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Hogan, General Assembly leaders name Kirwan to head education commission

Gov. Larry Hogan and General Assembly leaders name former UM system chancellor to to head education panel.

Gov. Larry Hogan and the top leaders of the General Assembly have named former University System of Maryland Chancellor William E. “Brit” Kirwan to chair a commission to recommend changes in the way Maryland finances public education.

Hogan announced Tuesday that he has joined Senate President Thomas V. Mike Miller and House Speaker Michael E. Busch in appointing Kirwan to head the the Maryland Commission on Innovation and Excellence in Education. 

The governor called the formation of the panel a "valuable opportunity to identify new polices and ground-breaking solutions that will better prepare students for the future."

The General Assembly created the commission this year to re-examine the education aid formula crafted by the Thornton Commission -- named after Chairman Alvin Thornton -- from 1999 to 2002. The formula was enacted by the legislature in 2002 and has governed the distribution of billions of dollars a year in school aid to local jurisdictions since then.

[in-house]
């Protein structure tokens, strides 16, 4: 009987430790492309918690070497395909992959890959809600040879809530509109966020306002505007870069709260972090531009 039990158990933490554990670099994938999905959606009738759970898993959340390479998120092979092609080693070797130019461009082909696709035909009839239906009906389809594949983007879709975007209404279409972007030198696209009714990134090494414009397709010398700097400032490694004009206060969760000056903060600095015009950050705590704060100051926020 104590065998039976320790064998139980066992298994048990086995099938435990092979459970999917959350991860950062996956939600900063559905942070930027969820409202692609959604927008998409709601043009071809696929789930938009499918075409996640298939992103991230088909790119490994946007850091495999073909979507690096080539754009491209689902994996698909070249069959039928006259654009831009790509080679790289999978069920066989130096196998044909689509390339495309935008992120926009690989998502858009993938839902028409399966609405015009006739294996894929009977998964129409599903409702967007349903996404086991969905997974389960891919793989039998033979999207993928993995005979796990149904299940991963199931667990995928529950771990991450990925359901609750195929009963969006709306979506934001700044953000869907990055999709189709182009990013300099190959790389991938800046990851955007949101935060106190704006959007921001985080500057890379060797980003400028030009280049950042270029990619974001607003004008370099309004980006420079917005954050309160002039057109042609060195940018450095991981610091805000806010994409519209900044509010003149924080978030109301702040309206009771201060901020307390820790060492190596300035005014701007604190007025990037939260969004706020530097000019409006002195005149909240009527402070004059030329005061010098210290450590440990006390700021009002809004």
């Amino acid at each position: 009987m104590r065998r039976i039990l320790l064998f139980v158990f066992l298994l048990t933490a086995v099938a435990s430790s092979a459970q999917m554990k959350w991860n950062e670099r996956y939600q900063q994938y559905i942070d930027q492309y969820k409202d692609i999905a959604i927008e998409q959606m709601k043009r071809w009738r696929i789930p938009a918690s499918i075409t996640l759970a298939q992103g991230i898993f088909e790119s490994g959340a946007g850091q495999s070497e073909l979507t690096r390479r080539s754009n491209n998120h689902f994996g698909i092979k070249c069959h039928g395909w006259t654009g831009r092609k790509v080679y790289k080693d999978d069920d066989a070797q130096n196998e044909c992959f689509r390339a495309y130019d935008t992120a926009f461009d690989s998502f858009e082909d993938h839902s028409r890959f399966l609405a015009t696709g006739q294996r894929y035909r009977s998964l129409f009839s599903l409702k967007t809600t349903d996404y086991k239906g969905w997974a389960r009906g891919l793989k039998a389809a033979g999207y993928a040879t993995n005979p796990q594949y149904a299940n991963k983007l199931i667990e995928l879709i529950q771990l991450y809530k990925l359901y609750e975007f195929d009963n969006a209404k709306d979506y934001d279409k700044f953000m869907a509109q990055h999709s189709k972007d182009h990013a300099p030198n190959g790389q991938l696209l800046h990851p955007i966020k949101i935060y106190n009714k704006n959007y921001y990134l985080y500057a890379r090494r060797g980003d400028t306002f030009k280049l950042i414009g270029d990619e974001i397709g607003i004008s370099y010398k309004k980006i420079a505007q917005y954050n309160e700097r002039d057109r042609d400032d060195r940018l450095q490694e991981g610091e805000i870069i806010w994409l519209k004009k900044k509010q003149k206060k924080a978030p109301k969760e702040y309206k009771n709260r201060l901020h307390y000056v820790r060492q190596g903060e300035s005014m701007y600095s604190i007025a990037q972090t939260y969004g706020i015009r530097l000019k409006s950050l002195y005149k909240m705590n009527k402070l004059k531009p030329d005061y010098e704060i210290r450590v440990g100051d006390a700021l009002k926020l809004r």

The panel, which inevitably will become known as the Kirwan Commission, is scheduled to begin work this fall and produce a preliminary report in December. It is expected to issue its final report and recommendations in December 2017 so that it can be considered in the legislature's 2018 session.

Kirwan, 78, served as chancellor of the university system from 2002 to 2015. He previously served as president of Ohio State University and the University of Maryland, College Park.

The panel is charged with re-examining such issues as funding for disabled children, low-income students and non-English speakers. It will also study how to handle counties with declining enrollments and ways of expanding pre-kindergarten and other early childhood education, among other topics.

Hogan gave the panel a broad mandate to make recommendations for improvements.

"In order to live up to its potential, the commission must resist the temptation to focus entirely on education funding, to the exclusion of innovative new ideas that will truly change our schools for the better," he said.

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